Meir in the Middle

And so it Begins

Like Hogwarts, the IDF has a sorting day. Unlike Hogwarts, rather than being treated to an eloquent poem by a ratty, talking titfer, you are subject to a three sentence conversation with an enlistment officer- the first two comprising of, “how are you?” and “good.” I have my Slytherins (Golani and Kfir) and Gryffindors (Tzanchanim and Givati) so I’m pumped when I hear, “you’ll be going to Givati & they recommend you do the gibush for the special units there.” My “WHOOOHOOOOOO!!!!” makes this yeled nearly choke on his cafe hafuch in fright.

The drive to Givati’s trainee base is an ornate exposé of Israel’s only natural resources: sand and rocks. If you were to send me a postcard there it might be addressed as follows:

Meir Fox

Bach Givati

Middle of nowhere, no really

Desert, Israel.

P.S. Why can’t I find this on google maps?

Unlike Tzanchanim and Golani, which are rolling in the Binyamins, Givati’s soldiers sleep in used U.S. military tents because the unit actually has no money. This becomes more evident when the logistics commander makes this public service announcement: “If anyone has lightbulbs they can bring from home so you can have light in your tents, please bring them because as of now we’ve run out of funding for that. Also, the heaters in your tents don’t work and we currently can’t fix that.” It’s no surprise of course when taking a shower becomes akin to cave diving after some fool steals the lightbulbs from the bathrooms.

Since I now live like Avraham Avinu, to charge my phone I must walk past the base’s two resident donkeys (I promise) and fight for a spot on a 40 outlet generator. Meals are executed using two forks (nope, not enough knives) and cleared by my sleeves (nope, no napkins either). But as much as my standards of living have become more primitive, I’m kinda happy about it. A leaky, sand-crusted, naturally air conditioned shelter feels like the right home for a soldier.

Givati has three main infantry platoons (Rotem, Shaked, and Tzabar) and I’m placed in Tzabar, which is stigmatized as the unit’s “Dumb Bro’s.” But not bro as in “ma nishma, achi” but bro as in “sup brah.” “Wanna go to the shekem, brah?” Naturally, someone made a song depicting our stupidity:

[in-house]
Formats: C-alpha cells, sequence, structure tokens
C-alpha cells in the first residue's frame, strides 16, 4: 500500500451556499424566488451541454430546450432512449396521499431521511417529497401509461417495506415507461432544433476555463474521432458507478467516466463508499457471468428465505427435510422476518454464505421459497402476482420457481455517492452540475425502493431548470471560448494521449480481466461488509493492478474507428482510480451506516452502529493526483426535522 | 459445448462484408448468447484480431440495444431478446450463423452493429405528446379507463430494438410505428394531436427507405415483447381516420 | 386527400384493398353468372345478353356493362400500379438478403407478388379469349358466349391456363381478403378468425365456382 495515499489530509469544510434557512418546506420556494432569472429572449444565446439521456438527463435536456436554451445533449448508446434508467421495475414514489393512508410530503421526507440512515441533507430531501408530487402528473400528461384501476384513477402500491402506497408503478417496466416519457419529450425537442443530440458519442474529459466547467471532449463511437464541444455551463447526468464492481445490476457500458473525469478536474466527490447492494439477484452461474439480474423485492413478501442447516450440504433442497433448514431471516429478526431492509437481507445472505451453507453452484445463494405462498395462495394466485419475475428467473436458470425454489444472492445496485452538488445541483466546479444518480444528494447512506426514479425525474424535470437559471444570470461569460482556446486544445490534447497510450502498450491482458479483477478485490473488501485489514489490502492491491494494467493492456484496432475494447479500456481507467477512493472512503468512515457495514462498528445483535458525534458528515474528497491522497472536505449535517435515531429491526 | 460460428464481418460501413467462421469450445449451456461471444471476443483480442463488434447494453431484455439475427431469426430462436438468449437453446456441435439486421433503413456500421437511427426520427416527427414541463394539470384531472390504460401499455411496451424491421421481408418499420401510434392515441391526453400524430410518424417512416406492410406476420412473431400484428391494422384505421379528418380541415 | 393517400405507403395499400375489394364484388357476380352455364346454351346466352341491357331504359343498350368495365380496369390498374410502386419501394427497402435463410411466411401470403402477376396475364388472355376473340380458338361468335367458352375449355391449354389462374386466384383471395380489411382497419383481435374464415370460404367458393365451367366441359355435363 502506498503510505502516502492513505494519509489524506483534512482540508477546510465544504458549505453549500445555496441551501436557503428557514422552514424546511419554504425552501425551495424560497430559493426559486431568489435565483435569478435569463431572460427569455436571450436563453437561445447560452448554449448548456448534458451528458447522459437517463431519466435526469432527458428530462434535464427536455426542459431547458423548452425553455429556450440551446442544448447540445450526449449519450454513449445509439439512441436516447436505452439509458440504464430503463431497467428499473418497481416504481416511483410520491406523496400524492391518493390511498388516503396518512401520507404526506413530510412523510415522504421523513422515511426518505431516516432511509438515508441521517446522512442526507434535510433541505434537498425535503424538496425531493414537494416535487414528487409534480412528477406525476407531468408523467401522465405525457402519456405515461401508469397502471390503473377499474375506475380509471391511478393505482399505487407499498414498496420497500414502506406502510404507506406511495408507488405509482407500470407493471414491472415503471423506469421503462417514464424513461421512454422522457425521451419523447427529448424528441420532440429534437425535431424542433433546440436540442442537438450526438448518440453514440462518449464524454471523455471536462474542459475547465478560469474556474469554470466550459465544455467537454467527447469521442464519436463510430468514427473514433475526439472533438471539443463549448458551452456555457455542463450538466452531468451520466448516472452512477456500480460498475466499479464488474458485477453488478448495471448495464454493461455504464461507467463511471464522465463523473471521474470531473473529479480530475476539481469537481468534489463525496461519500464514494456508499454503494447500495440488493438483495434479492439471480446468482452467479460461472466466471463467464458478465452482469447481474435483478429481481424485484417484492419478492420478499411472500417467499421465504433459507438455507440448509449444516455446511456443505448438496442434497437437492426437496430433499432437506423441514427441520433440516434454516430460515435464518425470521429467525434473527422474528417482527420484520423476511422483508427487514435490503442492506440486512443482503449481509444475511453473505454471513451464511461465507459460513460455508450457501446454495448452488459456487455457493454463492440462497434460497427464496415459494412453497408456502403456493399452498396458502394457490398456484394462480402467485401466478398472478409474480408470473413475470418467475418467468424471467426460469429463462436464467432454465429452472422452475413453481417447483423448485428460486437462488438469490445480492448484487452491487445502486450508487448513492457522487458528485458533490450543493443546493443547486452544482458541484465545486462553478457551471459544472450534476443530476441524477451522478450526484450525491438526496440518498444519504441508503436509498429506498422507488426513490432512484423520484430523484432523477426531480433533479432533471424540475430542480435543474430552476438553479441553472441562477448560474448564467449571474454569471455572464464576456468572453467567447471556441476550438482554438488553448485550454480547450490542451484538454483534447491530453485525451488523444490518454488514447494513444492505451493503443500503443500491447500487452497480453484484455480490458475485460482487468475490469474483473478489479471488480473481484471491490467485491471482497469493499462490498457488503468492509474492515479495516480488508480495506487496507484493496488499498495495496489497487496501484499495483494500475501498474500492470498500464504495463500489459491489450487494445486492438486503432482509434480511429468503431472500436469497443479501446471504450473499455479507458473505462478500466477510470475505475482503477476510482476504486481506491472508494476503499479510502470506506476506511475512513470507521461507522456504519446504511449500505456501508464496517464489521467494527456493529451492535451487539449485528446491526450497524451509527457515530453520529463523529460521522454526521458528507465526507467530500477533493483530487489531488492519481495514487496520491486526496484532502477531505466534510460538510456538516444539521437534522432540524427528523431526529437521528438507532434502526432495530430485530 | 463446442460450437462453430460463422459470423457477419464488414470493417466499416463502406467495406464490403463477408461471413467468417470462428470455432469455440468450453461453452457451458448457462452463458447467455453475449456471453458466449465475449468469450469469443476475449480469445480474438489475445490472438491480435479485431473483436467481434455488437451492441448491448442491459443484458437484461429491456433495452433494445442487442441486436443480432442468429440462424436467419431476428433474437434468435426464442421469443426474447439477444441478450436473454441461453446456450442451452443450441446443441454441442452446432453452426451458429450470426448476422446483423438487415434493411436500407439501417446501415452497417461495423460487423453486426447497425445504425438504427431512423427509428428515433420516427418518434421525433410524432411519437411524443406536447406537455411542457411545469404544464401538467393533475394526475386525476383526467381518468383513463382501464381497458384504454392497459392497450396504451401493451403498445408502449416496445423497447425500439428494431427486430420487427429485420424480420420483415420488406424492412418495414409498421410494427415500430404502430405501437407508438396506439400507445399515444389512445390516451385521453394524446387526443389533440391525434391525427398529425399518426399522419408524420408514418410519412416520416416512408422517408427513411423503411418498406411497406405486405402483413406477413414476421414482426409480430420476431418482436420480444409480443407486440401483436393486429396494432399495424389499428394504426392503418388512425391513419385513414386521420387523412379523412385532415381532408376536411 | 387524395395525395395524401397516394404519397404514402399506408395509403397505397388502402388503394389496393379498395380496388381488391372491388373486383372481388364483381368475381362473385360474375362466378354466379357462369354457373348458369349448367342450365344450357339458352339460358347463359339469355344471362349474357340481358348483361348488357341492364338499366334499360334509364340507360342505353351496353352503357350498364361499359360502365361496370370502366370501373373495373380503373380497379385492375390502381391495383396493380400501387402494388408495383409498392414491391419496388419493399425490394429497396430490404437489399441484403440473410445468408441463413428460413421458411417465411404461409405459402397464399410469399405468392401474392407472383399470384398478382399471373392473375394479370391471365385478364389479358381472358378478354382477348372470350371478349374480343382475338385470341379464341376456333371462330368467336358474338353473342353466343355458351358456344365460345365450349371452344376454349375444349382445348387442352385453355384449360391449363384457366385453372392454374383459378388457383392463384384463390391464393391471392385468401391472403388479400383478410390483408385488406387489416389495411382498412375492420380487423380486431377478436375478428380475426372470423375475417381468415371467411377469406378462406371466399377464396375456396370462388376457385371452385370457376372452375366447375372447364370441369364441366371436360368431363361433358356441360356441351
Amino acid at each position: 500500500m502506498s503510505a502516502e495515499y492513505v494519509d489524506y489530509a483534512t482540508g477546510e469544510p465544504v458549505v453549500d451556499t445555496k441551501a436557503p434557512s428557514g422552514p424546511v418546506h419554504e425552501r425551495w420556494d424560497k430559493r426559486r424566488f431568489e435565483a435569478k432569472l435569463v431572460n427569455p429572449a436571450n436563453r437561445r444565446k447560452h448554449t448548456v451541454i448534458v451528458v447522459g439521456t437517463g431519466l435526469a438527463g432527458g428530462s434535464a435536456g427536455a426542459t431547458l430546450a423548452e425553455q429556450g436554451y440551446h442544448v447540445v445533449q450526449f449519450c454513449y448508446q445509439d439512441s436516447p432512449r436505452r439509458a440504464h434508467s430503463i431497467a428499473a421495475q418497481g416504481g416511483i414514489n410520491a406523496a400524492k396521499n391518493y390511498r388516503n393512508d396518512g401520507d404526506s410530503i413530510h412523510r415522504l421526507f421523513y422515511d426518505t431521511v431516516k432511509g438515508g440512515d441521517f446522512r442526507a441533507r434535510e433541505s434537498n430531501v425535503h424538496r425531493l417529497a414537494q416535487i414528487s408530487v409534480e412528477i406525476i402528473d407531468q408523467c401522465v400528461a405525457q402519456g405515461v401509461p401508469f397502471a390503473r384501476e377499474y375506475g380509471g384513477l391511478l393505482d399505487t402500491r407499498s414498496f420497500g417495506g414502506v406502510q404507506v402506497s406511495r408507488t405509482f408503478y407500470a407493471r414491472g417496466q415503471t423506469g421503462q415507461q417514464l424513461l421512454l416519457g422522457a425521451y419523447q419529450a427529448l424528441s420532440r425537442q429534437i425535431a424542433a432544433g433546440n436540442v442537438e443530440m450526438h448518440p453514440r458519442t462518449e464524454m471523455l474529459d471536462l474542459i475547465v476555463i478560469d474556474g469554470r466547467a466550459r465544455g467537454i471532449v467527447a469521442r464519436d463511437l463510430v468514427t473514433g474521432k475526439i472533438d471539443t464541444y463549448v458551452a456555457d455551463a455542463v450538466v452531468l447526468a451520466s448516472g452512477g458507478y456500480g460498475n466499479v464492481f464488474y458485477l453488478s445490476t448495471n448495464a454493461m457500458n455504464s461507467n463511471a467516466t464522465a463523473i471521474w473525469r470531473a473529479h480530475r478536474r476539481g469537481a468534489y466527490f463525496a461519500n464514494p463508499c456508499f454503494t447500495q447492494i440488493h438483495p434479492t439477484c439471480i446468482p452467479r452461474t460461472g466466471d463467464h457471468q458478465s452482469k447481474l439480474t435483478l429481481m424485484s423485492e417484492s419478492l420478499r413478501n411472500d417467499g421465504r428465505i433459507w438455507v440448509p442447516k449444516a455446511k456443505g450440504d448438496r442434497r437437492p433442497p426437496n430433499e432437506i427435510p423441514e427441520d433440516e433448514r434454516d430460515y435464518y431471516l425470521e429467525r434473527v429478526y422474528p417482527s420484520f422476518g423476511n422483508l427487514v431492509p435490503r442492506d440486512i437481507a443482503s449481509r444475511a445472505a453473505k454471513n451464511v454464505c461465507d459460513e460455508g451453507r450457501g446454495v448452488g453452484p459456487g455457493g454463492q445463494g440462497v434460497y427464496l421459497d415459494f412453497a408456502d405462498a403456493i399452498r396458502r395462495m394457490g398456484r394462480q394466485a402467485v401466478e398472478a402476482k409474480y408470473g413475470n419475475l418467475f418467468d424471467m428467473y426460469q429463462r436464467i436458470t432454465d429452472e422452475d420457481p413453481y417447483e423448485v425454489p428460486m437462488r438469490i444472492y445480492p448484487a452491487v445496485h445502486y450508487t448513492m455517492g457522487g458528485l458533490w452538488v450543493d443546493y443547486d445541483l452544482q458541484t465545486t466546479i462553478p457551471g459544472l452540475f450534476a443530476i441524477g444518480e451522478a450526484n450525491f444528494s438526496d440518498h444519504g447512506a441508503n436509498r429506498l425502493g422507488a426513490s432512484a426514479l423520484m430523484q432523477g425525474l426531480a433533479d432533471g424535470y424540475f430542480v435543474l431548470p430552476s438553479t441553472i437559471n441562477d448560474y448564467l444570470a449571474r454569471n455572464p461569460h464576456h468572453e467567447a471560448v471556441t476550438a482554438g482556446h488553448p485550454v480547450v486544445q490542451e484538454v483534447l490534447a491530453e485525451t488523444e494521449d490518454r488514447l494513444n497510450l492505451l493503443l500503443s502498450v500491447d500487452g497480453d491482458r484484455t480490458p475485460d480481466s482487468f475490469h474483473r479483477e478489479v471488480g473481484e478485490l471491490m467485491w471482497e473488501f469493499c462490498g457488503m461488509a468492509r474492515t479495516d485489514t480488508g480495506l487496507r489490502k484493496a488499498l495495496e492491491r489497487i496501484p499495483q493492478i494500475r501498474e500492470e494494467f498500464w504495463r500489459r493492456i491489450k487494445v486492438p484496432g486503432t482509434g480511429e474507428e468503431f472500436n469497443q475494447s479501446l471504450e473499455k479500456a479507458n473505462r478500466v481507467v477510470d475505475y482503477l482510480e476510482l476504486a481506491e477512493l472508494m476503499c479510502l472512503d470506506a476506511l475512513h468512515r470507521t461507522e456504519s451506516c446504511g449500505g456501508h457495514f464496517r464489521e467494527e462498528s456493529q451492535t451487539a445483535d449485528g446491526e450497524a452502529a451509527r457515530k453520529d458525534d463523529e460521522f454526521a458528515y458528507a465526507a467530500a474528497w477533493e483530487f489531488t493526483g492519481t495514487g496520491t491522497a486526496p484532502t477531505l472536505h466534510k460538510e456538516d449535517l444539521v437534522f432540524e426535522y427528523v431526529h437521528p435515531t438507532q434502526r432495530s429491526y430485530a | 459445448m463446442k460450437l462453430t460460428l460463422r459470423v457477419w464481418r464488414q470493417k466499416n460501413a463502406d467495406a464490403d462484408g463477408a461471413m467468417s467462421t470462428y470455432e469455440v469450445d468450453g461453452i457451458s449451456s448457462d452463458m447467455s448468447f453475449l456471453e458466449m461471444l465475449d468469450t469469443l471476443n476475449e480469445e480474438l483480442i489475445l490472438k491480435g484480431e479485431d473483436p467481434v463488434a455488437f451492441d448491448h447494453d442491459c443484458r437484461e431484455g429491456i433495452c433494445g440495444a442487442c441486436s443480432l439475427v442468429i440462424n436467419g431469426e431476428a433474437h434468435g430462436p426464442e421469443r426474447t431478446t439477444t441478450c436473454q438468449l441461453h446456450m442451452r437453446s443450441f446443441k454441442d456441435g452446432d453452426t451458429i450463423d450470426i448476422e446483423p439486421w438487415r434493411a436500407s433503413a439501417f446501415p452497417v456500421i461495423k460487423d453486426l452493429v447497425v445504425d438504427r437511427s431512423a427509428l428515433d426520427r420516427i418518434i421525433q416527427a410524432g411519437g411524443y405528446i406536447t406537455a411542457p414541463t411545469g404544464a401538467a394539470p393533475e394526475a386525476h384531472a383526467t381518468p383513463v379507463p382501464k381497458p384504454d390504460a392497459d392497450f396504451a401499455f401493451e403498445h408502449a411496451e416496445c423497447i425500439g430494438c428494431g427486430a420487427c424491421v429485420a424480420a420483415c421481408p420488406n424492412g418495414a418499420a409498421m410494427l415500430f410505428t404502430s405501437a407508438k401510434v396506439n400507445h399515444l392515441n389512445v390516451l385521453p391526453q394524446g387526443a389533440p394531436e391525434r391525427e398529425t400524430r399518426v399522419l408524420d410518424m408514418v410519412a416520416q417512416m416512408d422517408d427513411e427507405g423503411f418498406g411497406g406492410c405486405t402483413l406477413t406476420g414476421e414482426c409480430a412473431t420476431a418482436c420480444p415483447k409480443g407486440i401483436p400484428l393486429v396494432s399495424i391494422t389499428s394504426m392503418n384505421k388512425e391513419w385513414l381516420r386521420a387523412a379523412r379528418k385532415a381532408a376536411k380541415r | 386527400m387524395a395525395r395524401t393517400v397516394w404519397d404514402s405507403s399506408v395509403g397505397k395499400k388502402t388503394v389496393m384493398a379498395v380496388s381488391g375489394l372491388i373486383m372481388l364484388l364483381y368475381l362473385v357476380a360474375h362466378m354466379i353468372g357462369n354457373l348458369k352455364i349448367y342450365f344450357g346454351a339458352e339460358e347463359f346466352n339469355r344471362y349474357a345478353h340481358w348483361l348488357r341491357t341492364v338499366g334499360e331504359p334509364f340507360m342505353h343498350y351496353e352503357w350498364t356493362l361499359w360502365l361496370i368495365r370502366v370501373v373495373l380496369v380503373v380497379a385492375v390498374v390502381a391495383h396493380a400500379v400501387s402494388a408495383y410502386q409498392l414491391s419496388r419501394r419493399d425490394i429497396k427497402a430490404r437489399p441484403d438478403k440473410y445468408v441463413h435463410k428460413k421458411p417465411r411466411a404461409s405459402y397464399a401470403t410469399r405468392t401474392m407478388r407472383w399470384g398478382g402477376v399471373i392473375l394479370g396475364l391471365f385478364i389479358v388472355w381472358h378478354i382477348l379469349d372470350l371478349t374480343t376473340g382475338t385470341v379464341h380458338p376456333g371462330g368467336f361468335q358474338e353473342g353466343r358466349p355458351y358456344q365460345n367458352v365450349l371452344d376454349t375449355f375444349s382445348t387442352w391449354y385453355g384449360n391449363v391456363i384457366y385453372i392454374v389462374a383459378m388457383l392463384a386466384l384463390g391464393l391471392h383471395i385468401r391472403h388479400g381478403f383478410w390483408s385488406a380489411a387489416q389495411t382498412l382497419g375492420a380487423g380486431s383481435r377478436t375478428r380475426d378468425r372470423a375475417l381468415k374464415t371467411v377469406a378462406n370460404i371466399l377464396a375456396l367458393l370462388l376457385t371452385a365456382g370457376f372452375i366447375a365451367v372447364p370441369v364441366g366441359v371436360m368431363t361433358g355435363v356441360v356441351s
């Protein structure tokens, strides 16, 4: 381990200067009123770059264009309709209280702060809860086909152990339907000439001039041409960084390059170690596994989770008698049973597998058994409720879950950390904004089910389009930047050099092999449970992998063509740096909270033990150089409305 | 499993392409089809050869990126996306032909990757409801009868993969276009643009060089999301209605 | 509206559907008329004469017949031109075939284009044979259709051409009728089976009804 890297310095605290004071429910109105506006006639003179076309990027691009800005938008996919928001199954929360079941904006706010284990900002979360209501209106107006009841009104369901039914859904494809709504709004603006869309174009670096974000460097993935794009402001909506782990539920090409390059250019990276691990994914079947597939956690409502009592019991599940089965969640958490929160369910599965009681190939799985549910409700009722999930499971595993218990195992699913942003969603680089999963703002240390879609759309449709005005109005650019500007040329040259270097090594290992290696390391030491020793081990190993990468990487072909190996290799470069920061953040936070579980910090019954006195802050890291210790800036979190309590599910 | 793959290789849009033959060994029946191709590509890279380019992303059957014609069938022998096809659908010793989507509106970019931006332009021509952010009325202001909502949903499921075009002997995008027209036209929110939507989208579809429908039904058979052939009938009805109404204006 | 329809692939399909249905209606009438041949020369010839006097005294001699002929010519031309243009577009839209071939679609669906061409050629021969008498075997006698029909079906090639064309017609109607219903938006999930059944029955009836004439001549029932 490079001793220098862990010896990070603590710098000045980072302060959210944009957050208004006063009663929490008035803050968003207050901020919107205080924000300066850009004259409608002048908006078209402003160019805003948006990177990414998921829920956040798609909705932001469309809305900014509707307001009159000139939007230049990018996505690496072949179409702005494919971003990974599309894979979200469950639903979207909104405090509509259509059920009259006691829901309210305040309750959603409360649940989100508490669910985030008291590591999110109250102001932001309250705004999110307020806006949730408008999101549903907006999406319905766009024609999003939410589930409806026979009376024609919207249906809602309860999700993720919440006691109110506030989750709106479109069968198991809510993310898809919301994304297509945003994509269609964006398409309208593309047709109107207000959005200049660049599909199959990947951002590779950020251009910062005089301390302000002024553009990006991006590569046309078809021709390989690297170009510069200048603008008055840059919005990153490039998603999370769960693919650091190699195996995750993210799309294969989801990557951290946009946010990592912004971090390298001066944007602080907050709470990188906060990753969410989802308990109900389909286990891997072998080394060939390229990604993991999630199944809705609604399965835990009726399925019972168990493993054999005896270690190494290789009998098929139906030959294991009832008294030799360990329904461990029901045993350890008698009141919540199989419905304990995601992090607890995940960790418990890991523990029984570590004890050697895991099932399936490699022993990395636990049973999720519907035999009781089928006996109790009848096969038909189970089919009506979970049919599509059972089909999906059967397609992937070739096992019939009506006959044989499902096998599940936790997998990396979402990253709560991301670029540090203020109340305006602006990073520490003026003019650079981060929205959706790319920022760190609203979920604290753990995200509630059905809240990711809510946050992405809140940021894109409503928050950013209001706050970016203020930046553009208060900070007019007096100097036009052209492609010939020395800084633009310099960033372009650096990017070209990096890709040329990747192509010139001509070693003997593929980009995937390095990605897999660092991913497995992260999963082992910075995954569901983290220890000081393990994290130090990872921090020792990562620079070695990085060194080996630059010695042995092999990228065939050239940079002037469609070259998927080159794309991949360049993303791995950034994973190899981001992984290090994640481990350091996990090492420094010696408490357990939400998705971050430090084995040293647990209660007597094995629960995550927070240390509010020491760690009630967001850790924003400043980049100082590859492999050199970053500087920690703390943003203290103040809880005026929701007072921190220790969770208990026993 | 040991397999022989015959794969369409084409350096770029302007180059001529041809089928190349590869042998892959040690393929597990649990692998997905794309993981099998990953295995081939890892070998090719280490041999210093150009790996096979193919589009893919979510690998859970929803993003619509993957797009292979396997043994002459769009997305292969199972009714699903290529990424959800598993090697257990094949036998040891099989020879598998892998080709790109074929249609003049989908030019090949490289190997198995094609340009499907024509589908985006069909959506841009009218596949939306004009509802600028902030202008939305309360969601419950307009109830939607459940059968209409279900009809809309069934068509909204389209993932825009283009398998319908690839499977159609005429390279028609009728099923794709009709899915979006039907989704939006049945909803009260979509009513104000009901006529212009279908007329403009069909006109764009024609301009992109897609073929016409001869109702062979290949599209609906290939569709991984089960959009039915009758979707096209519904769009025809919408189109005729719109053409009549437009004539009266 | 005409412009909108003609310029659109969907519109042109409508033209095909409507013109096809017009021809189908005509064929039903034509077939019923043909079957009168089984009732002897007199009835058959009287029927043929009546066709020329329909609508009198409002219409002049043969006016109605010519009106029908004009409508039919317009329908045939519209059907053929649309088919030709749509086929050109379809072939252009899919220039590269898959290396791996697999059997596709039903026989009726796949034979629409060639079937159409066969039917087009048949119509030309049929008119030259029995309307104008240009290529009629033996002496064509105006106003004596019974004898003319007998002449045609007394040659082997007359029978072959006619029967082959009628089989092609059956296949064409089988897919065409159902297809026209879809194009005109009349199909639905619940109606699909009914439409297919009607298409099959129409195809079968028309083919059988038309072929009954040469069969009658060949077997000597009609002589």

To the tune of “Ani Purim:”                                                                                                                                                                                                                                                                   

                                                            אני צבר אני דפר ויש לי קבא נעל                                                                                                 

              I’m Tzabar I have a low IQ and the intelligence of a shoe  

                       דפקו אותי ביחידה הכי דפוקה בצהל

They screwed me into the most messed up unit in the IDF

                                                 אז למה באתי לגבעתי לה לה לה לה לה

So why did I come to Givati? La la la la la la

Each platoon is made up of three machlakot- divisions- and each division has three kitot- classes. I’m not going to lie, at first I’m a little bummed out because I heard Tzabar is full of arsim and the last thing I need is to be kept up by some 18-year-old rocking a circulation-cutting dragon sequin t-shirt, serenading his g at 3 am to Eyal Golan songs. I’m pleasantly surprised then when I find that the soldiers in my kita happen to be good guys. Let’s meet some of them:

First, theres Dudi, our resident mizrachi singer, whose soulful in-shower Koby Peretz renditions take place out of the shower. (Just a side point about mizrachi songs, has there ever been one NOT about a guy having it complicated with a girl? Seriously, how do they continue to get away with this?) Then there’s Bibi who’s undoubtedly destined for commanders school and, like his namesake, is pretty much in charge of stuff. Next, Amiram, who’s convinced that Canada is the greatest thing since maple syrup/ that all american universities are like they are in the movies. And Netanel, who cannot process the fact that they don’t serve chummus in every U.S restaurant. There’s Chazut, who says “walla”, as much as Americans say ‘like’, and Lior, who complains daily how he wants to become a jobnick so he can spend the next 3 years getting with girls. Bringing up the rear is Shifron, who seconds as my hebrew coach (as long as I sing Adele with him) and finally, Matan, who busts dance moves at random while saying things like “Oh yeah man” and dropping the f-bomb. At the helm of my Kita is a smiley little sephardic chipmunk named Commander Sasson, who immediately becomes kind-of-intimidating when he starts barking orders at us.

Basic training has officially begun and I’m excited. But while I think I have a good idea of what’s to come, I ain’t seen nothing yet. 


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